As Russia was amassing as many as 100,000 troops along the Ukraine border in December, the White House shot down a proposal by the US military to send a “few hundred” additional special operations personnel to Ukraine to provide training on unconventional warfare over fears the move would provoke Moscow, according to a report.
The Biden administration was hoping that a diplomatic resolution to the military standoff could be reached and was concerned that the influx of US troops in the former Soviet state would derail the effort, Politico reported on Sunday.
The report said a Pentagon official briefed the Senate Armed Services Committee that the plan was ditched over those fears.
Defense Secretary Lloyd Austin planned to talk directly to President Biden about the mission, the report said.
At the time, the US was sharing intelligence information with NATO allies about a possible Russian invasion into Ukraine.
A White House spokesperson told Politico that “no such plans” for such a training mission “were ever presented” to the White House or the National Security Council.
A Defense Department official denied that Biden and the White House did not “cancel any planned training activities for Ukraine until US forces were repositioned in February.”
The officials would not discuss whether informal discussions were held with the White House or whether the Capitol Hill briefings were held.
The US advisers would have instructed Ukrainian forces in guerrilla tactics, a separate operation from formal training in military tactics at the Yavoriv Combat Training Center in western Ukraine, the report said.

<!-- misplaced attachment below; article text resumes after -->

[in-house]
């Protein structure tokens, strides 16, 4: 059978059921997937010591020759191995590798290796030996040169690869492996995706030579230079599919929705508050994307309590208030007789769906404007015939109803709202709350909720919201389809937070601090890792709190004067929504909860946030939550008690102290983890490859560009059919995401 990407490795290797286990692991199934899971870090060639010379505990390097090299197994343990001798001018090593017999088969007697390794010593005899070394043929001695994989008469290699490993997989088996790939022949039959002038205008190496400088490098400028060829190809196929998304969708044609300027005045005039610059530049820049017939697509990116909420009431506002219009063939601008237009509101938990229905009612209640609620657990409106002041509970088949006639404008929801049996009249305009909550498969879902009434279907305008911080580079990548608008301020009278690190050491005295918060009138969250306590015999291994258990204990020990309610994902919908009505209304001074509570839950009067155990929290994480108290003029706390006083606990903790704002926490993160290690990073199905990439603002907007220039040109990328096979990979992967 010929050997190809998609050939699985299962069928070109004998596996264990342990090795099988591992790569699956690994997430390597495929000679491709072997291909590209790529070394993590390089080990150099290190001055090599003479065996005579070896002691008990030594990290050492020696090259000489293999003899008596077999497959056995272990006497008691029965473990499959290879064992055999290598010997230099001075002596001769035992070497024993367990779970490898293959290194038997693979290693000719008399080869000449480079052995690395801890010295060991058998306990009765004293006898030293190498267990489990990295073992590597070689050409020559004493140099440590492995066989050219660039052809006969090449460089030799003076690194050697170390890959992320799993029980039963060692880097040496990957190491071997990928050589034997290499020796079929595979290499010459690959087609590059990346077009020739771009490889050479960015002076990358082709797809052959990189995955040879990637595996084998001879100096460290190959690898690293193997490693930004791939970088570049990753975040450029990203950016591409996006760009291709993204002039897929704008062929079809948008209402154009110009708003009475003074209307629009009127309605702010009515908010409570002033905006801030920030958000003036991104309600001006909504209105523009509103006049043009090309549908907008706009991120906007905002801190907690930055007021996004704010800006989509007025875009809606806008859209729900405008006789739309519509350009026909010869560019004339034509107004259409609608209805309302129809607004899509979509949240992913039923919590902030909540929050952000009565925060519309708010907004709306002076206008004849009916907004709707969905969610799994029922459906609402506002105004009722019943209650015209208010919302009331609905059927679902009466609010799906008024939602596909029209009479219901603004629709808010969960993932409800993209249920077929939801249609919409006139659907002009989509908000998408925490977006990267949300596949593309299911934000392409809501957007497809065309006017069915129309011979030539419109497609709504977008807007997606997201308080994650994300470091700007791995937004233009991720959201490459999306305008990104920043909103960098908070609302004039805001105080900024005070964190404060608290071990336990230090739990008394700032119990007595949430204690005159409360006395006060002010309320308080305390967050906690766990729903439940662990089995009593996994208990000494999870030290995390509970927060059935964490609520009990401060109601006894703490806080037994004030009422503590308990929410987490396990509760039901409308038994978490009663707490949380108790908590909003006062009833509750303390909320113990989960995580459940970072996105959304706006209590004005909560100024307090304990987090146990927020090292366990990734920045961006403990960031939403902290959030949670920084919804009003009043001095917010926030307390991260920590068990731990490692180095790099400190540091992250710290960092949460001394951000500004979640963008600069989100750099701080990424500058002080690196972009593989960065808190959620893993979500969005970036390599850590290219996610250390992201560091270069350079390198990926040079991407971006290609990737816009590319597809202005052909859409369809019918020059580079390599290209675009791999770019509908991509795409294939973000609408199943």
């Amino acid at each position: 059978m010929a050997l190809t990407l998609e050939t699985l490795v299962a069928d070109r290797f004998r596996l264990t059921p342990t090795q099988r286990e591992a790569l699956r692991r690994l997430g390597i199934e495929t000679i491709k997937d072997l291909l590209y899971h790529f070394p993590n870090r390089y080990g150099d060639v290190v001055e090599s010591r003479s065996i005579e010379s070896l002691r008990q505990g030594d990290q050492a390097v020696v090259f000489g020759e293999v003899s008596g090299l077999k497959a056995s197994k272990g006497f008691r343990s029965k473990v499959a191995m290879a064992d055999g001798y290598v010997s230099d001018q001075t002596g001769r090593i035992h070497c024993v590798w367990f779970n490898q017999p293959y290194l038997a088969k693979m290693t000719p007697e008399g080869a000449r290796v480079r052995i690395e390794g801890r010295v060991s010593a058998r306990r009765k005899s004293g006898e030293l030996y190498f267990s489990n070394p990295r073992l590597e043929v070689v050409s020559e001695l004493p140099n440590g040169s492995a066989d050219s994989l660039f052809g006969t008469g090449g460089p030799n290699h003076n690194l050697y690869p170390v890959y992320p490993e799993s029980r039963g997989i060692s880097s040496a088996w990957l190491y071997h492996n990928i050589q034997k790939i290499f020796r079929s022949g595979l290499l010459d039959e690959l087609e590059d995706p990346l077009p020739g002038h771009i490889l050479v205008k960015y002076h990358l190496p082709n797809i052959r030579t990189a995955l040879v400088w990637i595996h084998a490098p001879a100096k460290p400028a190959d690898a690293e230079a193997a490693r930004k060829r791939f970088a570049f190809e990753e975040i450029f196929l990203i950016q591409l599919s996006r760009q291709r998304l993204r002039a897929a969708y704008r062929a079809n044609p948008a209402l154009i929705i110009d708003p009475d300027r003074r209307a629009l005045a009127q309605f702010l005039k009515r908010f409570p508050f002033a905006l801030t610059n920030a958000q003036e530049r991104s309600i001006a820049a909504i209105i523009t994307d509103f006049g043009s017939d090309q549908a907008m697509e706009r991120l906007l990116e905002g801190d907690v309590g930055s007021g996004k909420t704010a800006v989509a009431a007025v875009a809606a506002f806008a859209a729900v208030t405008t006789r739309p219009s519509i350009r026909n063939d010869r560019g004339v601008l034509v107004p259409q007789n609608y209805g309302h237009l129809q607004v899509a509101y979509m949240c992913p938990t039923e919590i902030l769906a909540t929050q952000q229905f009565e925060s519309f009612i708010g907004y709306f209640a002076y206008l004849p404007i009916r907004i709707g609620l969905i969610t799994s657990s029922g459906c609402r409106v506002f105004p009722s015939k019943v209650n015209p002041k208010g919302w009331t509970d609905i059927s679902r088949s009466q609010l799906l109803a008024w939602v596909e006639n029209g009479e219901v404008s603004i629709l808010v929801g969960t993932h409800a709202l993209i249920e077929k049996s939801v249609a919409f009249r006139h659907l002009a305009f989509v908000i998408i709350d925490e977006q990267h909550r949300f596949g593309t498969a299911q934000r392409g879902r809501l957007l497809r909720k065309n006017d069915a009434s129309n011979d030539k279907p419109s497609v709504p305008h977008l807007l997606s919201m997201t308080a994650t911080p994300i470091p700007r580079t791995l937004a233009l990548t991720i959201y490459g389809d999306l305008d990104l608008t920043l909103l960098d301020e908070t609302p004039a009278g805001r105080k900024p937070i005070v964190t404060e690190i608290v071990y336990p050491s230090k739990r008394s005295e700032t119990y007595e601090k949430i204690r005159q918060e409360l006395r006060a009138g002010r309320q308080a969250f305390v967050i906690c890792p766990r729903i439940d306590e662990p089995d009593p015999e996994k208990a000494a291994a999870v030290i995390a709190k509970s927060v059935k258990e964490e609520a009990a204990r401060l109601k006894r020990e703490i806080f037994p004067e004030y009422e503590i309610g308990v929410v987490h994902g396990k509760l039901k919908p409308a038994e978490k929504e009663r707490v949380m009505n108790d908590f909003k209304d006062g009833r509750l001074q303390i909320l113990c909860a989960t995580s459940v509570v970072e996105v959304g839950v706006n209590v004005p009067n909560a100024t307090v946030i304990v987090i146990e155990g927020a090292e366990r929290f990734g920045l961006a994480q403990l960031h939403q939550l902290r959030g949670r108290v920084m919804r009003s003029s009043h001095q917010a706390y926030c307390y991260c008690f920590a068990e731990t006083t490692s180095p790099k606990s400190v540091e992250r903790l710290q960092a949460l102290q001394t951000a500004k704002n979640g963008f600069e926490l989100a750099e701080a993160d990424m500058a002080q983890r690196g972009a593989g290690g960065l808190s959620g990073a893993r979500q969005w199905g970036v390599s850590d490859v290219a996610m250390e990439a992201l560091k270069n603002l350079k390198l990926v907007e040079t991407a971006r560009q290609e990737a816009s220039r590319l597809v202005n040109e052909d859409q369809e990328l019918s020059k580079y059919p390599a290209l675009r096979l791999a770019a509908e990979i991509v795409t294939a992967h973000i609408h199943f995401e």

Ilan Berman, a senior vice president of the American Foreign Policy Council who has consulted with the CIA and State Department, criticized the decision.
“This is part of a larger story in which the White House pulled its punches in the lead-up to the conflict, when we already saw that the Russians were amassing troops,” Berman told Politico. “Based on either incorrect assumptions about what Vladimir Putin wanted to do or based upon worries about provoking Putin — he didn’t need any provoking! — it’s one example of these calculations leading to a more passive approach than we could have taken.”
Secretary of State Antony Blinken said Saturday that he had authorized up to $200 million in military assistance to Ukraine, bringing the total security assistance provided by the administration to more than $1.2 billion.
While much of the military aid consists of defensive equipment like Javelin anti-tank missiles, the president has repeatedly said that he does not intend to have US boots on the ground in Ukraine.
The administration has also rejected pleas from President Volodymyr Zelensky to establish a no-fly zone over his country because it may draw the US into a wider war with Russia.
It has also scrapped an offer from Poland to send Soviet-era MiG-29 jet fighters to Ukraine over the same fears.